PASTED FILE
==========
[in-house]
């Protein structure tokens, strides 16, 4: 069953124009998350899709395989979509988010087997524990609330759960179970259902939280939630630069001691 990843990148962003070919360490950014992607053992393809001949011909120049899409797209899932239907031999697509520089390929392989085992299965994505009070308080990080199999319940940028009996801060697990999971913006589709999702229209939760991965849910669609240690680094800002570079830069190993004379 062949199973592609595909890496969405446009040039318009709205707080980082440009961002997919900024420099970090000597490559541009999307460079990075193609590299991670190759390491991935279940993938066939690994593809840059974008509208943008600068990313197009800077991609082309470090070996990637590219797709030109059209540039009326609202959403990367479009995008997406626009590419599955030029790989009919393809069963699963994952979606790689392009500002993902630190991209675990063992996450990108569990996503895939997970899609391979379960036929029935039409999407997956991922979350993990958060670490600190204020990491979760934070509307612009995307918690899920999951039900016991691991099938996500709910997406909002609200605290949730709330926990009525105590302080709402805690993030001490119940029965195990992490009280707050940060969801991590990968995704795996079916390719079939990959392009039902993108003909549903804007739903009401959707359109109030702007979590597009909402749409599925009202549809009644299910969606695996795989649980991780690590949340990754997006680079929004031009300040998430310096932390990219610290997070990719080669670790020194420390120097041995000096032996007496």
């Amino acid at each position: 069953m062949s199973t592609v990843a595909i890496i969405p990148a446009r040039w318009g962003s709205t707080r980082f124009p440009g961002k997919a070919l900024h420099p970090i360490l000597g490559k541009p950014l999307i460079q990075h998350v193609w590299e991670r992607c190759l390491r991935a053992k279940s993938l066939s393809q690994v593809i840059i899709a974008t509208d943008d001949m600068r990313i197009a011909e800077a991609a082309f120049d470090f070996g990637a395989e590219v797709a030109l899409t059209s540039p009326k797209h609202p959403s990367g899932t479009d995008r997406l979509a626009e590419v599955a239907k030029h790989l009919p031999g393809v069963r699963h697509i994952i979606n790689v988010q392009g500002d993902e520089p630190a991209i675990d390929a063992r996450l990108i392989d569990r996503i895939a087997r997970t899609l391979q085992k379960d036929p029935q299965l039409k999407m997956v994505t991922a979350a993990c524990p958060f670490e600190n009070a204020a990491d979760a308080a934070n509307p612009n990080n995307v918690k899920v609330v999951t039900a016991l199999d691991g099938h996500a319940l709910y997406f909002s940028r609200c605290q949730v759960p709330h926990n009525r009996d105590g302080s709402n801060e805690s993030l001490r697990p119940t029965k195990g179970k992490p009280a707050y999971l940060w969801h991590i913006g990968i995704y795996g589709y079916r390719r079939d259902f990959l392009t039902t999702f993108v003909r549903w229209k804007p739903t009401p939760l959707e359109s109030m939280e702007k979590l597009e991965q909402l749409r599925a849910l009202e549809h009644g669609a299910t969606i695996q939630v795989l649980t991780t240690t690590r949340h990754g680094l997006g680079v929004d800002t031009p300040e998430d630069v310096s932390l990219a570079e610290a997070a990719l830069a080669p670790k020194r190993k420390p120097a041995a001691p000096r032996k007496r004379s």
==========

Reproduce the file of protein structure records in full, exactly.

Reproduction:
[in-house]
């Protein structure tokens, strides 16, 4: 069953124009998350899709395989979509988010087997524990609330759960179970259902939280939630630069001691 990843990148962003070919360490950014992607053992393809001949011909120049899409797209899932239907031999697509520089390929392989085992299965994505009070308080990080199999319940940028009996801060697990999971913006589709999702229209939760991965849910669609240690680094800002570079830069190993004379 062949199973592609595909890496969405446009040039318009709205707080980082440009961002997919900024420099970090000597490559541009999307460079990075193609590299991670190759390491991935279940993938066939690994593809840059974008509208943008600068990313197009800077991609082309470090070996990637590219797709030109059209540039009326609202959403990367479009995008997406626009590419599955030029790989009919393809069963699963994952979606790689392009500002993902630190991209675990063992996450990108569990996503895939997970899609391979379960036929029935039409999407997956991922979350993990958060670490600190204020990491979760934070509307612009995307918690899920999951039900016991691991099938996500709910997406909002609200605290949730709330926990009525105590302080709402805690993030001490119940029965195990992490009280707050940060969801991590990968995704795996079916390719079939990959392009039902993108003909549903804007739903009401959707359109109030702007979590597009909402749409599925009202549809009644299910969606695996795989649980991780690590949340990754997006680079929004031009300040998430310096932390990219610290997070990719080669670790020194420390120097041995000096032996007496």
């Amino acid at each position: 069953m062949s199973t592609v990843a595909i890496i969405p990148a446009r040039w318009g962003s709205t707080r980082f124009p440009g961002k997919a070919l900024h420099p970090i360490l000597g490559k541009p950014l999307i460079q990075h998350v193609w590299e991670r992607c190759l390491r991935a053992k279940s993938l066939s393809q690994v593809i840059i899709a974008t509208d943008d001949m600068r990313i197009a011909e800077a991609a082309f120049d470090f070996g990637a395989e590219v797709a030109l899409t059209s540039p009326k797209h609202p959403s990367g899932t479009d995008r997406l979509a626009e590419v599955a239907k030029h790989l009919p031999g393809v069963r699963h697509i994952i979606n790689v988010q392009g500002d993902e520089p630190a991209i675990d390929a063992r996450l990108i392989d569990r996503i895939a087997r997970t899609l391979q085992k379960d036929p029935q299965l039409k999407m997956v994505t991922a979350a993990c524990p958060f670490e600190n009070a204020a990491d979760a308080a934070n509307p612009n990080n995307v918690k899920v609330v999951t039900a016991l199999d691991g099938h996500a319940l709910y997406f909002s940028r609200c605290q949730v759960p709330h926990n009525r009996d105590g302080s709402n801060e805690s993030l001490r697990p119940t029965k195990g179970k992490p009280a707050y999971l940060w969801h991590i913006g990968i995704y795996g589709y079916r390719r079939d259902f990959l392009t039902t999702f993108v003909r549903w229209k804007p739903t009401p939760l959707e359109s109030m939280e702007k979590l597009e991965q909402l749409r599925a849910l009202e549809h009644g669609a299910t969606i695996q939630v795989l649980t991780t240690t690590r949340h990754g680094l997006g680079v929004d800002t031009p300040e998430d630069v310096s932390l990219a570079e610290a997070a990719l830069a080669p670790k020194r190993k420390p120097a041995a001691p000096r032996k007496r004379s």